Even though my father-in-law had connections in the construction industry, we still wanted second opinions for peace of mind.
- Negotiate with the chosen construction company.
With our second opinion quotes, we were able to negotiate better with our chosen construction company.
- Get approved for a mortgage from the bank.
There are mortgages just for house reconstruction and renovation to facilitate new homeowners. After months of more paperwork, we were finally given the green light on our second mortgage.
- Hire a consultant to inspect the house under construction to approve the mortgage.
You have no choice here. Every time this consultant comes to carry out an inspection, you pay. That was a surprise to me. So far, he’s been to our construction site twice and his two invoices are totaling around 1000 Euros. Surprise!
- Get an idea of the style of house you are looking for.
Create a shared Pinterest Board or an album on Houzz.com to gather ideas about the kind of styles you want to see in your kitchen, bath, living room and bedrooms. Put a priority on the design and functionality of your kitchen and bath.
- Get quotes for tiling and flooring.
With your style ideas in mind, you will be able to better communicate what kind of materials you are looking for and the quotes received will be more realistic.
- Get quotes for electrical and heating systems.
Italy offers tax deductions of 65% of the cost of renewable and energy-efficient systems that can be reimbursed in a 10-year period. The details change every year so it’s important to stay up to date on how to redeem the cost of your heating and electrical installation.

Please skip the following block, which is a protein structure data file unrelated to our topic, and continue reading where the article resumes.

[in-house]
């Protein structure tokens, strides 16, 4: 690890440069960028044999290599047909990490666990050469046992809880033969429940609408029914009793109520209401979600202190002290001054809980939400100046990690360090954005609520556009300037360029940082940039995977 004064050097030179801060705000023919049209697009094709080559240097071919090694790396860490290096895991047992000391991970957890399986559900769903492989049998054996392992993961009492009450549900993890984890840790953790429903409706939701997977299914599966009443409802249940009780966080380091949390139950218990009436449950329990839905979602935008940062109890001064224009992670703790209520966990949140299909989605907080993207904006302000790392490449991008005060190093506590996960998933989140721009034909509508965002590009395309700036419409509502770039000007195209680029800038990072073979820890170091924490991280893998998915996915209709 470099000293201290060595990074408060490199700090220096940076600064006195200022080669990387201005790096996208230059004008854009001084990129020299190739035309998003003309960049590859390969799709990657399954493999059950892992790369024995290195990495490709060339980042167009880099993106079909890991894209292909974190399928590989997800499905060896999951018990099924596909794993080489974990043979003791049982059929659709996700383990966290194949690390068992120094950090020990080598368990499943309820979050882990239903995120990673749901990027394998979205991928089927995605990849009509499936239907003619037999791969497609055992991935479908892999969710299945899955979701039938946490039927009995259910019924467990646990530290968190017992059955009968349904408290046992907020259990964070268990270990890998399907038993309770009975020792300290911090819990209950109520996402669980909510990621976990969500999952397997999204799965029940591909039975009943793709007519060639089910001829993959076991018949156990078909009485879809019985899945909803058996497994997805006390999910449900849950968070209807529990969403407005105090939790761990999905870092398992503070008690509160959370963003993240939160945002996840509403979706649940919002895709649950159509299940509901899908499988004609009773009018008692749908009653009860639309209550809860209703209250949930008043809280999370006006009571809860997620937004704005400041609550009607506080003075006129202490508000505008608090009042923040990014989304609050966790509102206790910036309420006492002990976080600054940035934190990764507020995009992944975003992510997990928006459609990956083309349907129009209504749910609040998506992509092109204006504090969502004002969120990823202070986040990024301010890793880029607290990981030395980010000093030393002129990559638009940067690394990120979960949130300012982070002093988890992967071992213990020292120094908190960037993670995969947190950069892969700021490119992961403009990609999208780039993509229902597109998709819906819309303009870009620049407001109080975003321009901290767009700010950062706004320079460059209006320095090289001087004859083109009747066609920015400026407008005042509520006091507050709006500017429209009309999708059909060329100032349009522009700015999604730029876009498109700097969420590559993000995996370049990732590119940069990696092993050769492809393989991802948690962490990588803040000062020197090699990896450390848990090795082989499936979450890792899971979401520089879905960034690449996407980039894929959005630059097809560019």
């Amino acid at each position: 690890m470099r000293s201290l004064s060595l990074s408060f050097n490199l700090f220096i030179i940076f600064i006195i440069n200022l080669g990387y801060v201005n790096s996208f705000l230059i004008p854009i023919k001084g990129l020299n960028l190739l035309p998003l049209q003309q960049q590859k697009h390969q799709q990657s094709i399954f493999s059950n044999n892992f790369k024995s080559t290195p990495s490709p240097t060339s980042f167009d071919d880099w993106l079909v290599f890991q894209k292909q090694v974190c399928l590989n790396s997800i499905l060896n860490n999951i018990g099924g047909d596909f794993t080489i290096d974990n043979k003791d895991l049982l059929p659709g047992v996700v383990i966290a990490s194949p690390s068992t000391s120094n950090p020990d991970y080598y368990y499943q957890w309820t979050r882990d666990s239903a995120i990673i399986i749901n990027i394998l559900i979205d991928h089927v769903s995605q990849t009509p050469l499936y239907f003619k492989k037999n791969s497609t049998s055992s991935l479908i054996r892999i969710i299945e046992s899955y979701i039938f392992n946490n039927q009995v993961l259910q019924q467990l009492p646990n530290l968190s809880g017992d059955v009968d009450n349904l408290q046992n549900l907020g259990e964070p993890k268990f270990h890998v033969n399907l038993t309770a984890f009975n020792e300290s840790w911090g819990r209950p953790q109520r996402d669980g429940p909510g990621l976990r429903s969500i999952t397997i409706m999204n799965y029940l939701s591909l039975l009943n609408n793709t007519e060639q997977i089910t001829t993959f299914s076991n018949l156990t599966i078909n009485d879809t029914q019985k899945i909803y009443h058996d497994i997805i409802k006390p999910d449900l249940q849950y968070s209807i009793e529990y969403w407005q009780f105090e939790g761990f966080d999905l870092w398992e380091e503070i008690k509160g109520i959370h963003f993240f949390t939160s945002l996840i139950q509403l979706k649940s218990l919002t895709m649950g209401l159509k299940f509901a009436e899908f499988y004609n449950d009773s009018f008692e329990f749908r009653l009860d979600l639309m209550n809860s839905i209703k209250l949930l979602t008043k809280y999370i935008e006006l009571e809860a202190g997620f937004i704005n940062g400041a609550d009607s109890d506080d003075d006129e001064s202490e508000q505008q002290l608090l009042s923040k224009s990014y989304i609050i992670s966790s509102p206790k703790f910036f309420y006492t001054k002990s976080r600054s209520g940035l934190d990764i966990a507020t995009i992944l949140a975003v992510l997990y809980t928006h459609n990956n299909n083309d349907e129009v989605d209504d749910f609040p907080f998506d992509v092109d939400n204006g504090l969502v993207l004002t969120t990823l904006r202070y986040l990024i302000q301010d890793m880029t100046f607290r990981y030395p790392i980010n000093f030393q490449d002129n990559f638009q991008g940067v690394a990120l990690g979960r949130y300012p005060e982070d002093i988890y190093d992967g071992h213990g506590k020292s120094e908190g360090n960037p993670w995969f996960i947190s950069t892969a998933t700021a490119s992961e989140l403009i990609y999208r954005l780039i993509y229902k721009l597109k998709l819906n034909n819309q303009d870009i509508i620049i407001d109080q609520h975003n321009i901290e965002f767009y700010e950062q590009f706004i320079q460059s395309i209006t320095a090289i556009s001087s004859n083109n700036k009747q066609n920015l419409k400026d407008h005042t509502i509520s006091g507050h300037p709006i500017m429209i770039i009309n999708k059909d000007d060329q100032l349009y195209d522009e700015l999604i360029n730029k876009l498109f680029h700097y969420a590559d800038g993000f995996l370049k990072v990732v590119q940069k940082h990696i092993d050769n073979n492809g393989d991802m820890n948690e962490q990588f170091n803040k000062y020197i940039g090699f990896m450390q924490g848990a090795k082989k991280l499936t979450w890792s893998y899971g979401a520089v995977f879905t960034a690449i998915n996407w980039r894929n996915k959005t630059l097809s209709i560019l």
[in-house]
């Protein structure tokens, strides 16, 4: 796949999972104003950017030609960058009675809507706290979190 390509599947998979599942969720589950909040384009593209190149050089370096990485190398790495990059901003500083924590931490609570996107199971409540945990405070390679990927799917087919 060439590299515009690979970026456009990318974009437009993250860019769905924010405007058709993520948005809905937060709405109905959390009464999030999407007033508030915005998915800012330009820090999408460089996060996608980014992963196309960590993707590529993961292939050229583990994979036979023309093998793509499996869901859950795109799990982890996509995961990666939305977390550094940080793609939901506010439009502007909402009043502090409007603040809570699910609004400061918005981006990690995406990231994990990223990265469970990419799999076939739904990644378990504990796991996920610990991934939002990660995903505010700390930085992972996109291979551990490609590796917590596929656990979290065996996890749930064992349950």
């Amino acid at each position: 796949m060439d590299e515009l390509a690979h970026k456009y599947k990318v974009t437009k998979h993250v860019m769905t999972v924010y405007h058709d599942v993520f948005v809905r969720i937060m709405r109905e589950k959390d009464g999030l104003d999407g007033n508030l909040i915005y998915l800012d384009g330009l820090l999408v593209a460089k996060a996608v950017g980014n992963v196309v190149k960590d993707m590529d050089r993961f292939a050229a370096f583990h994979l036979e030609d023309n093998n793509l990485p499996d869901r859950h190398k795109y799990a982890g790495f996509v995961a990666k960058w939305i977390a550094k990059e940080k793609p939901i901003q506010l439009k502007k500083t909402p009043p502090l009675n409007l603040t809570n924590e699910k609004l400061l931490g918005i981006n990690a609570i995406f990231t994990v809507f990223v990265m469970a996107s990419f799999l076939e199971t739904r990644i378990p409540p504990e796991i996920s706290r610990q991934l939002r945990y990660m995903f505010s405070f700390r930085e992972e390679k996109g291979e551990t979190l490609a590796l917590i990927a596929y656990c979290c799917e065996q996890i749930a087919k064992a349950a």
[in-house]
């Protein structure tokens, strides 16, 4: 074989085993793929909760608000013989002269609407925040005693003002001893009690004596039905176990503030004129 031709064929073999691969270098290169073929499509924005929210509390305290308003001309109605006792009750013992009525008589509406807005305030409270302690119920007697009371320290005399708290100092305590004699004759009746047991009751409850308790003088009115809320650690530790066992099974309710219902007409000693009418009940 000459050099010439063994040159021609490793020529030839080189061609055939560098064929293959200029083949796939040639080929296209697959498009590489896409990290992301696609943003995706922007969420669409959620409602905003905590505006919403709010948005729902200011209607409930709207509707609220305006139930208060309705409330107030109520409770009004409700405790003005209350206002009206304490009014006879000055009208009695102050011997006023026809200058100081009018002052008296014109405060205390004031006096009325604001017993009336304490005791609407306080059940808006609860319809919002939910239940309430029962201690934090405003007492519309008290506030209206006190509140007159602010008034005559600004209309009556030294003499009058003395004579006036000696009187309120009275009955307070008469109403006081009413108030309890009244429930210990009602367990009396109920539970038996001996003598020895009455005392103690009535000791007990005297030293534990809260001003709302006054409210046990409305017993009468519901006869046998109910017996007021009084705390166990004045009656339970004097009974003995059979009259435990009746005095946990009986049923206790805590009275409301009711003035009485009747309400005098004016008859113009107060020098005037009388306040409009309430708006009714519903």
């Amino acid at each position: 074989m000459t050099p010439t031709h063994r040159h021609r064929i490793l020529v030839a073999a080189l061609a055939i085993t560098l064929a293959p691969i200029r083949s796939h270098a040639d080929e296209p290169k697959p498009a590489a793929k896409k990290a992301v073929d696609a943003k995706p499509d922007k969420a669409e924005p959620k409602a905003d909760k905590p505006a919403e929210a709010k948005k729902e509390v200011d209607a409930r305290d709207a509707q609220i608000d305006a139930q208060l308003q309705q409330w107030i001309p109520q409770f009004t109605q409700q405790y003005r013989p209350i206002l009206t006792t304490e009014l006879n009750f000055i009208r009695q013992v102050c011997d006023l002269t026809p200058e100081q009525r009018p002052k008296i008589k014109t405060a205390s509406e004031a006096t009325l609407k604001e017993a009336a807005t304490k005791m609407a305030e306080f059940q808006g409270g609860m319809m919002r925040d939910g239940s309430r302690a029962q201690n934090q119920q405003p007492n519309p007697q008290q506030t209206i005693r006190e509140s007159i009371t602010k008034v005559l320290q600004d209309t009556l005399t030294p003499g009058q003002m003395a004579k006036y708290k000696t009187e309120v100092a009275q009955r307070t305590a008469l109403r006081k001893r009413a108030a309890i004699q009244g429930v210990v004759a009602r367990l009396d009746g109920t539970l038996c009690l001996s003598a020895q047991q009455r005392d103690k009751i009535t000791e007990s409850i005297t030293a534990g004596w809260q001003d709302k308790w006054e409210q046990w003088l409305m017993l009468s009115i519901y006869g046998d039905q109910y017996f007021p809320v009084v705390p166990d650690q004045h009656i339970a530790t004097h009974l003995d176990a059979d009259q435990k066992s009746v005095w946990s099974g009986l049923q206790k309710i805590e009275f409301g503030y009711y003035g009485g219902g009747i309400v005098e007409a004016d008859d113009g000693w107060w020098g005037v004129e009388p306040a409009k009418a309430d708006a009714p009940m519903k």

- Find an interior designer or furniture company to design and execute the plans for the kitchen and baths.
Any kitchen, bath and furniture store will have a designer that will provide a detailed layout and quotation for you. Some will do it free of charge, others will do it for a fee. Fortunately, we have an interior designer friend that drew up the plans for us so all we had to do was take the plans to these stores and have them quoted.
- Be ready for unexpected changes.
Again, it is super important that you deal with all the changes on paper before construction begins. Especially with a rebuilding and renovation of an old villa, expect to find some obstacles that might only be noticed during the demolition and construction phase. We just discovered that our top floor cannot be leveled unless we want to fork out another four thousand Euros. Surprise!
As a general tip, double and triple check that you understand all the information being thrown at you when it comes to your contractor’s payment terms and fees, notary public fees, regulations for ownership, mortgage and payment procedures to name a few. We ran into some hiccups with regards to our contractor and the notary public because of misunderstandings and we ended up having to spend several thousand euros to fix it. Let that be a lesson to anyone investing into big projects in Italy or elsewhere!
So far, with the way I’m writing this blog post, it doesn’t seem like rebuilding an old Italian villa is as romantic as it sounds, right? Stress, frustration, time and a lot of money is involved, but what is it all for? Our dream home, or better yet, our forever house in the romantic hilly wine region of Oltrepò Pavese where I can raise my kids and live happily ever after.
Is the process of buying and renovating a house in your country quite similar?